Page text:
Natural Hair And Locs What To Know
If you're looking to perfect your natural hair and locs journey, I'm here to help. My name is Joanna. I'm a hair, beauty, and lifestyle blogger based in Ghana. Continue reading for my easy-to-follow tips, and don't forget to follow my Facebook page, where I share more hair, beauty, and lifestyle tips.
To have a fruitful natural hair and locs journey, you must first understand exactly what the term natural hair and locs really means. There are many different definitions of the term. The definitions provided below are the most common definitions for both terms.
What Is Natural Hair?
Natural hair is relaxer-free hair that hasn’t been chemically straightened with a relaxer (sometimes loosely called a perm). When you have natural hair, you’re wearing your hair in its natural state. It is also defined as hair that has not been changed by chemical straighteners, which include relaxers and texturizers.
Hair that is pressed may still be considered natural because, once washed, the texture most often returns to its unaltered state as long as no heat damage has occurred. Natural hair, also known as afro-textured hair or kinky hair, is the hair texture of Africa’s populace. Each strand of this hair type grows in a tiny, angle-like helix shape.
The overall effect of this hair type is such that, in contrast with straight, wavy, or curly hair, afro-textured hair looks denser. You’ll often hear people, especially women, talk about going natural within the black or natural hair community. That process of going natural refers to black people (or African American women) changing from relaxed hair to their natural hair.
Some women choose to cut their entire hair when they go natural; this process is usually called a big chop. Over the years, more and more natural hair has gained popularity. This rising trend is commonly referred to as the natural hair movement today or the afro hair culture by those often not connected to the movement.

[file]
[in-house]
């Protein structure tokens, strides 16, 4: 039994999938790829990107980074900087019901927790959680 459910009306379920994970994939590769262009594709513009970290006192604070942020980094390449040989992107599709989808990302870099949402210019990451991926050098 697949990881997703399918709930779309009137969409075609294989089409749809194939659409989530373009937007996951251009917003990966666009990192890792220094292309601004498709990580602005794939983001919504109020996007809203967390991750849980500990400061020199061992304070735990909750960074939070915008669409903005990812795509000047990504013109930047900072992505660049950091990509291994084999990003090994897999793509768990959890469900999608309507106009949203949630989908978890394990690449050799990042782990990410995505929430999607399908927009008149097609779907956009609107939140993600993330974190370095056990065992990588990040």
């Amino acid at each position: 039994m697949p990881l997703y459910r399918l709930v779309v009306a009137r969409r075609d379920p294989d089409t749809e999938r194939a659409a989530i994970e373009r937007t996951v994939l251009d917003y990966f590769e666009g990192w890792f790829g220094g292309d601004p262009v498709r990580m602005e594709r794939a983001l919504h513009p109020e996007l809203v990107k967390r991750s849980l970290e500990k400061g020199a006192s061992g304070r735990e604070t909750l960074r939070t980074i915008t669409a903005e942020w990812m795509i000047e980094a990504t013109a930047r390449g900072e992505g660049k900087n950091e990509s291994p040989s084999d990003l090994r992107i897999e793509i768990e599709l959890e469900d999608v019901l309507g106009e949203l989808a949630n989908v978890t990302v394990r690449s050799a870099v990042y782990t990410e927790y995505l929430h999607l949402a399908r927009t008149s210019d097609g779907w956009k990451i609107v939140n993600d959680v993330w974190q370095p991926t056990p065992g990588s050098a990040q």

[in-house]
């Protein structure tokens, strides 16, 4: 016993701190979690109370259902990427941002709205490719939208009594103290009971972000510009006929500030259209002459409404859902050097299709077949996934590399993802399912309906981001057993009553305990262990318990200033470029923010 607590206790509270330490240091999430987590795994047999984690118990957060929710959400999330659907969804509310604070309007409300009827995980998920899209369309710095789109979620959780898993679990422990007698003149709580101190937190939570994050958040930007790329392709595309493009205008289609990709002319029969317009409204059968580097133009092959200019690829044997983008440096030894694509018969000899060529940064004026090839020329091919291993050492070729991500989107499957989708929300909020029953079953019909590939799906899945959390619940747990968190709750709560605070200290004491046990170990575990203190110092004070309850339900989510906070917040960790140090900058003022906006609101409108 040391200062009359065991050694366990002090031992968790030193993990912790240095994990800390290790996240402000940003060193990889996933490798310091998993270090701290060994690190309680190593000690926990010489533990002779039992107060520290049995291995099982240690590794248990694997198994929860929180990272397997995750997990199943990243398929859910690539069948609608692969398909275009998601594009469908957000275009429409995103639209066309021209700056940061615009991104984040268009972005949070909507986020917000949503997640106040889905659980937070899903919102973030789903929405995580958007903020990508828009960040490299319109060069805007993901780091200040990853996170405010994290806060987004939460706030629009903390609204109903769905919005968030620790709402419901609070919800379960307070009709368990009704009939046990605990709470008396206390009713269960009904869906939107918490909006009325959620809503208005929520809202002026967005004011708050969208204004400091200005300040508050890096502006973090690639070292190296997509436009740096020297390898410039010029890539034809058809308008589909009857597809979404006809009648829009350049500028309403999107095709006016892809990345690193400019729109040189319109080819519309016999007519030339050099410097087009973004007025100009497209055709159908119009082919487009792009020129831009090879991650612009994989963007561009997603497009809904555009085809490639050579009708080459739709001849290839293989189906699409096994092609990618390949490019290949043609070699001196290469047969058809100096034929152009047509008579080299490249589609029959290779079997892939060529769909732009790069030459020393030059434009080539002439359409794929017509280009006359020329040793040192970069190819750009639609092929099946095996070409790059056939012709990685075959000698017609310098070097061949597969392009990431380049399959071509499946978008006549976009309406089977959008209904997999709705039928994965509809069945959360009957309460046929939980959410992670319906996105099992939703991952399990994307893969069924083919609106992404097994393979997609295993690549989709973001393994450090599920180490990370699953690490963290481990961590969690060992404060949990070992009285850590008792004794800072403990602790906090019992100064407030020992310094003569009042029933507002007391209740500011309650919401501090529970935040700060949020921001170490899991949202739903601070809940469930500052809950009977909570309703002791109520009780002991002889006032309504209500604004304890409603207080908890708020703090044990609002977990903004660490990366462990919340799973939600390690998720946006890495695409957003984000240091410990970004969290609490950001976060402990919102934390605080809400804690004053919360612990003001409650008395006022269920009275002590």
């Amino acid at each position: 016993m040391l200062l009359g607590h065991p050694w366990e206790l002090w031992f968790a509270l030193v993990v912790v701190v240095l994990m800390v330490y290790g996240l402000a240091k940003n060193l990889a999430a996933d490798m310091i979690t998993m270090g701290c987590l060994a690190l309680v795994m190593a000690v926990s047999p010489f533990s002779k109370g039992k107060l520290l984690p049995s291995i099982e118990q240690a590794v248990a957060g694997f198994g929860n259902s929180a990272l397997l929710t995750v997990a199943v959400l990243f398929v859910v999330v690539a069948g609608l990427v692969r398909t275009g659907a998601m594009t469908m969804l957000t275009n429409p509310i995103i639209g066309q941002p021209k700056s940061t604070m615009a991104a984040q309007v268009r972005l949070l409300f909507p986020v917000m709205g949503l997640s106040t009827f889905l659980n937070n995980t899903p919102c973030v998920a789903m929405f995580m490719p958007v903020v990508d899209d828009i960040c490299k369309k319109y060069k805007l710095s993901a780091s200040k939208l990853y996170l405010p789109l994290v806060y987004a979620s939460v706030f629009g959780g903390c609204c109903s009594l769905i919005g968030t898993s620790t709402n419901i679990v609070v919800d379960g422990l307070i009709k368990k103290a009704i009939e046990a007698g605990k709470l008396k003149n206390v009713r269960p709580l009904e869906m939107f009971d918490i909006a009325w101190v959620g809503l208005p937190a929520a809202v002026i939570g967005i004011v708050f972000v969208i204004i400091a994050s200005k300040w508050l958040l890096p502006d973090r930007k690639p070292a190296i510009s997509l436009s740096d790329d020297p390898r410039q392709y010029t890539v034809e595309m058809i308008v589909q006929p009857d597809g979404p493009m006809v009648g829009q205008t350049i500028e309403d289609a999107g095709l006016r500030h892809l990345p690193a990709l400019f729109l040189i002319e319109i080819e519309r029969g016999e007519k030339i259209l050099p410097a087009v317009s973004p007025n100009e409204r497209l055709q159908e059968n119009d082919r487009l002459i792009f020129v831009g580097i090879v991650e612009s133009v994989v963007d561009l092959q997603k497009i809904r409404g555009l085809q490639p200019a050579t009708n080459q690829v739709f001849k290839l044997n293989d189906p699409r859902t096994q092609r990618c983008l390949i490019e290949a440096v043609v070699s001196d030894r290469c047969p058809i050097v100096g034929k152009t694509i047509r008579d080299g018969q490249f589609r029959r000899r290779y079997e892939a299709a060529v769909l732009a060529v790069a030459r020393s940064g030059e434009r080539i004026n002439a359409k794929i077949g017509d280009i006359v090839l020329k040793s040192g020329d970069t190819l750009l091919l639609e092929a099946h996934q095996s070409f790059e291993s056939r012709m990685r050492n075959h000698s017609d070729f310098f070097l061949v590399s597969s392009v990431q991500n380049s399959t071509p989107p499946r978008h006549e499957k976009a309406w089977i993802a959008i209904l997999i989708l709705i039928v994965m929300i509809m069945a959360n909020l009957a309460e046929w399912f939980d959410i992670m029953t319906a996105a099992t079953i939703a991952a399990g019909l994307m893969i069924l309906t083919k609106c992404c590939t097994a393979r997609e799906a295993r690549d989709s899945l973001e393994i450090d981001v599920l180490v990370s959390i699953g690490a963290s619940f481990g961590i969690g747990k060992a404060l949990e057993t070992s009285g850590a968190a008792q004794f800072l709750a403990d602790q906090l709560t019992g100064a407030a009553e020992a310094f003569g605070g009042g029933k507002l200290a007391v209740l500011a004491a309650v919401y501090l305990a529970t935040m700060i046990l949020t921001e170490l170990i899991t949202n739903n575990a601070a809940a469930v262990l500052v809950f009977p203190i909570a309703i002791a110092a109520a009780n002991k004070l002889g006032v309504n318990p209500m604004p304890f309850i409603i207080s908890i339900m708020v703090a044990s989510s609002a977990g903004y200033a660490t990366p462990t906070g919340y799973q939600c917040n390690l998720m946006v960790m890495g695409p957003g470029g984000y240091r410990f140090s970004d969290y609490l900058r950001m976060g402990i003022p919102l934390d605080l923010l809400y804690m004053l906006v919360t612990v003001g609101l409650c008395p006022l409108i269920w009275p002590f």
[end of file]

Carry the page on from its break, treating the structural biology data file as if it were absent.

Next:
It’s important to understand that natural hair is different from chemical-free hair. Natural black hair (i.e., African American hair) is sometimes labeled as kinky hair that needs to be corrected by a relaxer (i.e., having the hair straightened with chemicals). There have been situations where women have been discriminated against in the workplace due to natural hairstyles (textured hair), deemed unprofessional by some employers.
Different genetic groups have noticeable hair structure, density, and growth rate differences. With regard to structure, all human hair has the same basic chemical composition in terms of keratin protein content. Classical afro-textured hair is not as densely concentrated on the scalp as other follicle types.
Specifically, the average density of afro-textured hair was estimated to be around 192 hairs per square centimeter. This was crucially lower than that of European hair, which, on average, has been estimated to be 227 hairs per square centimeter. Hair type is primarily based on hair’s curl pattern. The amount of curl in your hair is determined by your hair follicle.